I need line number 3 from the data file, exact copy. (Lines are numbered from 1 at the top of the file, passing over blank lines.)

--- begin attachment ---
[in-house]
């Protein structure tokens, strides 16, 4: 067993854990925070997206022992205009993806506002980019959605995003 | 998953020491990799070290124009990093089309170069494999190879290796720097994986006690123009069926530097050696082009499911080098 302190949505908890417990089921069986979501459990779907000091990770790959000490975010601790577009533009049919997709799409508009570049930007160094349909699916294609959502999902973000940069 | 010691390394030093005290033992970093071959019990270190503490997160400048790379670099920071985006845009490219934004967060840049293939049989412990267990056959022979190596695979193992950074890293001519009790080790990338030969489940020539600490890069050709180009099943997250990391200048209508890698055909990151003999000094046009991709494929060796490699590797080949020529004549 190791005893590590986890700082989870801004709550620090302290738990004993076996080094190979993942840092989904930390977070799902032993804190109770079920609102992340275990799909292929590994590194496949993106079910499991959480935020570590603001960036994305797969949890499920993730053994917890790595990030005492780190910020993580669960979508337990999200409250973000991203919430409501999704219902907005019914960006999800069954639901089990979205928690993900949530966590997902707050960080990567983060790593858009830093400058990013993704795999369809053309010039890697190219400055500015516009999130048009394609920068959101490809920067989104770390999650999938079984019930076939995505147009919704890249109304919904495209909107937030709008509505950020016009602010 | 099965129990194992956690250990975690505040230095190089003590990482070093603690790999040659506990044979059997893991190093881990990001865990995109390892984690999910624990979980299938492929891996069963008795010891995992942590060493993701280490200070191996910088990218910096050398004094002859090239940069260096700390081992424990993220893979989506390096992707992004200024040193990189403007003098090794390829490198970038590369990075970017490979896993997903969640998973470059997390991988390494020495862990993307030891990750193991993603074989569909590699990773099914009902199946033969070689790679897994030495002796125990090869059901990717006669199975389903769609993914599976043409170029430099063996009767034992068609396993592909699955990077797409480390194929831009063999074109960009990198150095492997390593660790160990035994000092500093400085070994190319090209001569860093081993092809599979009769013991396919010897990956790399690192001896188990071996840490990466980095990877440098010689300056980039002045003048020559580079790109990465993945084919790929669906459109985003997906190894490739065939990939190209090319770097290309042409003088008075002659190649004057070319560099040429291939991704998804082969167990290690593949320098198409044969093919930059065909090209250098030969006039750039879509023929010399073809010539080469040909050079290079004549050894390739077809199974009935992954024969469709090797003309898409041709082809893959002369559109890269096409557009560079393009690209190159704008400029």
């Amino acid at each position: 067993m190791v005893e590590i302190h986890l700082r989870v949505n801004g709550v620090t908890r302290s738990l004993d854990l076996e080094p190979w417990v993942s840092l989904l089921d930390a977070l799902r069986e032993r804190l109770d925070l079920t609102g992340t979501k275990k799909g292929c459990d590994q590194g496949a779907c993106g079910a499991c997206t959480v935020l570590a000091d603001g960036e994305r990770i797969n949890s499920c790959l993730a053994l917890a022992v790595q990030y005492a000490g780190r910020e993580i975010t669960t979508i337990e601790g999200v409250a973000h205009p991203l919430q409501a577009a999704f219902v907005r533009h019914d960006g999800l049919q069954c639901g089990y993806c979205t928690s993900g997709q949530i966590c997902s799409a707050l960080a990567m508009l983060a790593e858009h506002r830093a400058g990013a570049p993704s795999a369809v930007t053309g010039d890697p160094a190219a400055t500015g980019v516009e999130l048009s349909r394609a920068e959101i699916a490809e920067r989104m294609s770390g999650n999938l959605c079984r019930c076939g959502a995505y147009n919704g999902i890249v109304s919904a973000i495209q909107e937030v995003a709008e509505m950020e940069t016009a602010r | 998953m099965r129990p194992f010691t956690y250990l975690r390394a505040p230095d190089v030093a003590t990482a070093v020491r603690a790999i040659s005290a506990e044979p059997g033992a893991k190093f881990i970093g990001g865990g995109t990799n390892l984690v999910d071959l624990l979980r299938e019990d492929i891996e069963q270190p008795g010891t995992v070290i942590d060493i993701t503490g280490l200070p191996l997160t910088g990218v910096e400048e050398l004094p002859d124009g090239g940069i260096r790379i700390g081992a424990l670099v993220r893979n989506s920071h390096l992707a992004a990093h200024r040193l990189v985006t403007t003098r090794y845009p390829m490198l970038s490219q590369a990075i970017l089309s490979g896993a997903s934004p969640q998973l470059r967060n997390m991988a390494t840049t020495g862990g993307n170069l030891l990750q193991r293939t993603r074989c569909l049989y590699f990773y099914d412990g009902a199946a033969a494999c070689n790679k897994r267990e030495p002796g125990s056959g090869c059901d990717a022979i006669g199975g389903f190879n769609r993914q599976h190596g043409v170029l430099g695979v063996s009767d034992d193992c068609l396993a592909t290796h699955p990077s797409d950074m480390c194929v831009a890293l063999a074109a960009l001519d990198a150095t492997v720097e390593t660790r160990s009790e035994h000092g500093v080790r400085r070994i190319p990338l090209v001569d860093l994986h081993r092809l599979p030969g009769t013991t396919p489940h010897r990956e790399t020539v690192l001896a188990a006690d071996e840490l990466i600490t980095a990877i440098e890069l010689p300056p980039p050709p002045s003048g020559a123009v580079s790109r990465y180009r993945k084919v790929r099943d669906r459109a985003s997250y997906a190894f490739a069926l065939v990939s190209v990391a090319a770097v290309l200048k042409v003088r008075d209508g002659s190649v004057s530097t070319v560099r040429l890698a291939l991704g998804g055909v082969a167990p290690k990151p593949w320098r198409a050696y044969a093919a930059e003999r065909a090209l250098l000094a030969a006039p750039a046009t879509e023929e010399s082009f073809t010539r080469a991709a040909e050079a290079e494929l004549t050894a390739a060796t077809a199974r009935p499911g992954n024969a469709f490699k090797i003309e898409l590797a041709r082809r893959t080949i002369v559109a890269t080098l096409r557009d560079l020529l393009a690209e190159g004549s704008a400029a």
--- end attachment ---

């Amino acid at each position: 067993m190791v005893e590590i302190h986890l700082r989870v949505n801004g709550v620090t908890r302290s738990l004993d854990l076996e080094p190979w417990v993942s840092l989904l089921d930390a977070l799902r069986e032993r804190l109770d925070l079920t609102g992340t979501k275990k799909g292929c459990d590994q590194g496949a779907c993106g079910a499991c997206t959480v935020l570590a000091d603001g960036e994305r990770i797969n949890s499920c790959l993730a053994l917890a022992v790595q990030y005492a000490g780190r910020e993580i975010t669960t979508i337990e601790g999200v409250a973000h205009p991203l919430q409501a577009a999704f219902v907005r533009h019914d960006g999800l049919q069954c639901g089990y993806c979205t928690s993900g997709q949530i966590c997902s799409a707050l960080a990567m508009l983060a790593e858009h506002r830093a400058g990013a570049p993704s795999a369809v930007t053309g010039d890697p160094a190219a400055t500015g980019v516009e999130l048009s349909r394609a920068e959101i699916a490809e920067r989104m294609s770390g999650n999938l959605c079984r019930c076939g959502a995505y147009n919704g999902i890249v109304s919904a973000i495209q909107e937030v995003a709008e509505m950020e940069t016009a602010r | 998953m099965r129990p194992f010691t956690y250990l975690r390394a505040p230095d190089v030093a003590t990482a070093v020491r603690a790999i040659s005290a506990e044979p059997g033992a893991k190093f881990i970093g990001g865990g995109t990799n390892l984690v999910d071959l624990l979980r299938e019990d492929i891996e069963q270190p008795g010891t995992v070290i942590d060493i993701t503490g280490l200070p191996l997160t910088g990218v910096e400048e050398l004094p002859d124009g090239g940069i260096r790379i700390g081992a424990l670099v993220r893979n989506s920071h390096l992707a992004a990093h200024r040193l990189v985006t403007t003098r090794y845009p390829m490198l970038s490219q590369a990075i970017l089309s490979g896993a997903s934004p969640q998973l470059r967060n997390m991988a390494t840049t020495g862990g993307n170069l030891l990750q193991r293939t993603r074989c569909l049989y590699f990773y099914d412990g009902a199946a033969a494999c070689n790679k897994r267990e030495p002796g125990s056959g090869c059901d990717a022979i006669g199975g389903f190879n769609r993914q599976h190596g043409v170029l430099g695979v063996s009767d034992d193992c068609l396993a592909t290796h699955p990077s797409d950074m480390c194929v831009a890293l063999a074109a960009l001519d990198a150095t492997v720097e390593t660790r160990s009790e035994h000092g500093v080790r400085r070994i190319p990338l090209v001569d860093l994986h081993r092809l599979p030969g009769t013991t396919p489940h010897r990956e790399t020539v690192l001896a188990a006690d071996e840490l990466i600490t980095a990877i440098e890069l010689p300056p980039p050709p002045s003048g020559a123009v580079s790109r990465y180009r993945k084919v790929r099943d669906r459109a985003s997250y997906a190894f490739a069926l065939v990939s190209v990391a090319a770097v290309l200048k042409v003088r008075d209508g002659s190649v004057s530097t070319v560099r040429l890698a291939l991704g998804g055909v082969a167990p290690k990151p593949w320098r198409a050696y044969a093919a930059e003999r065909a090209l250098l000094a030969a006039p750039a046009t879509e023929e010399s082009f073809t010539r080469a991709a040909e050079a290079e494929l004549t050894a390739a060796t077809a199974r009935p499911g992954n024969a469709f490699k090797i003309e898409l590797a041709r082809r893959t080949i002369v559109a890269t080098l096409r557009d560079l020529l393009a690209e190159g004549s704008a400029a």